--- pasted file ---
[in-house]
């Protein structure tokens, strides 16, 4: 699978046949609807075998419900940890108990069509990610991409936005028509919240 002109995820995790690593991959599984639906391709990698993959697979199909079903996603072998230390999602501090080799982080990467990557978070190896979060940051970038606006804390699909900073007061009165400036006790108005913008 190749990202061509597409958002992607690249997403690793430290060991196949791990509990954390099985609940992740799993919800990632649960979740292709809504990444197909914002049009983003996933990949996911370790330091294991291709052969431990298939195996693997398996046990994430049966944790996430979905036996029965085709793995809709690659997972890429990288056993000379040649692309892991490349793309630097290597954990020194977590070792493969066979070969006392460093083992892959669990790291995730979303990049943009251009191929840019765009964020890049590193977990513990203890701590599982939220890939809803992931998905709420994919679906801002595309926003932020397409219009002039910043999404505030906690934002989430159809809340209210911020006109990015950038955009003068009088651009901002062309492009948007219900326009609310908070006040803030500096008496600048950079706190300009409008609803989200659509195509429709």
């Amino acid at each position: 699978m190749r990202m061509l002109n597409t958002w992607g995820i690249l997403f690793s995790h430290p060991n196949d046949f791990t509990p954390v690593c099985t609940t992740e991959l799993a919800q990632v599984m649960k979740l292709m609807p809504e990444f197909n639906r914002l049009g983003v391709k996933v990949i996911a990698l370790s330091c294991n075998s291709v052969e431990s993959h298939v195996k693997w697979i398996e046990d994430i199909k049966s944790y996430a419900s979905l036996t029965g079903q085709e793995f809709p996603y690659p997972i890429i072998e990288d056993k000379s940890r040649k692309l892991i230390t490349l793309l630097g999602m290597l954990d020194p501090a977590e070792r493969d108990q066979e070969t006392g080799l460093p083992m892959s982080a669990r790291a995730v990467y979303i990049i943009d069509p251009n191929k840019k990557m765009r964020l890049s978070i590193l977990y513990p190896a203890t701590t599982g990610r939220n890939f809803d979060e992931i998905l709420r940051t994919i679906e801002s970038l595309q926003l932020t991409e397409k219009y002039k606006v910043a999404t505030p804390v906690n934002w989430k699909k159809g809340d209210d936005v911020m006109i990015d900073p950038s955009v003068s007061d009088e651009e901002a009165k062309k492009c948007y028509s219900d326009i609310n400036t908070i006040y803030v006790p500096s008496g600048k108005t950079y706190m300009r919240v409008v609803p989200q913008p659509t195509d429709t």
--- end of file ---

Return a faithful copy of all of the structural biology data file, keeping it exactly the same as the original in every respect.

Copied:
[in-house]
């Protein structure tokens, strides 16, 4: 699978046949609807075998419900940890108990069509990610991409936005028509919240 002109995820995790690593991959599984639906391709990698993959697979199909079903996603072998230390999602501090080799982080990467990557978070190896979060940051970038606006804390699909900073007061009165400036006790108005913008 190749990202061509597409958002992607690249997403690793430290060991196949791990509990954390099985609940992740799993919800990632649960979740292709809504990444197909914002049009983003996933990949996911370790330091294991291709052969431990298939195996693997398996046990994430049966944790996430979905036996029965085709793995809709690659997972890429990288056993000379040649692309892991490349793309630097290597954990020194977590070792493969066979070969006392460093083992892959669990790291995730979303990049943009251009191929840019765009964020890049590193977990513990203890701590599982939220890939809803992931998905709420994919679906801002595309926003932020397409219009002039910043999404505030906690934002989430159809809340209210911020006109990015950038955009003068009088651009901002062309492009948007219900326009609310908070006040803030500096008496600048950079706190300009409008609803989200659509195509429709």
């Amino acid at each position: 699978m190749r990202m061509l002109n597409t958002w992607g995820i690249l997403f690793s995790h430290p060991n196949d046949f791990t509990p954390v690593c099985t609940t992740e991959l799993a919800q990632v599984m649960k979740l292709m609807p809504e990444f197909n639906r914002l049009g983003v391709k996933v990949i996911a990698l370790s330091c294991n075998s291709v052969e431990s993959h298939v195996k693997w697979i398996e046990d994430i199909k049966s944790y996430a419900s979905l036996t029965g079903q085709e793995f809709p996603y690659p997972i890429i072998e990288d056993k000379s940890r040649k692309l892991i230390t490349l793309l630097g999602m290597l954990d020194p501090a977590e070792r493969d108990q066979e070969t006392g080799l460093p083992m892959s982080a669990r790291a995730v990467y979303i990049i943009d069509p251009n191929k840019k990557m765009r964020l890049s978070i590193l977990y513990p190896a203890t701590t599982g990610r939220n890939f809803d979060e992931i998905l709420r940051t994919i679906e801002s970038l595309q926003l932020t991409e397409k219009y002039k606006v910043a999404t505030p804390v906690n934002w989430k699909k159809g809340d209210d936005v911020m006109i990015d900073p950038s955009v003068s007061d009088e651009e901002a009165k062309k492009c948007y028509s219900d326009i609310n400036t908070i006040y803030v006790p500096s008496g600048k108005t950079y706190m300009r919240v409008v609803p989200q913008p659509t195509d429709t």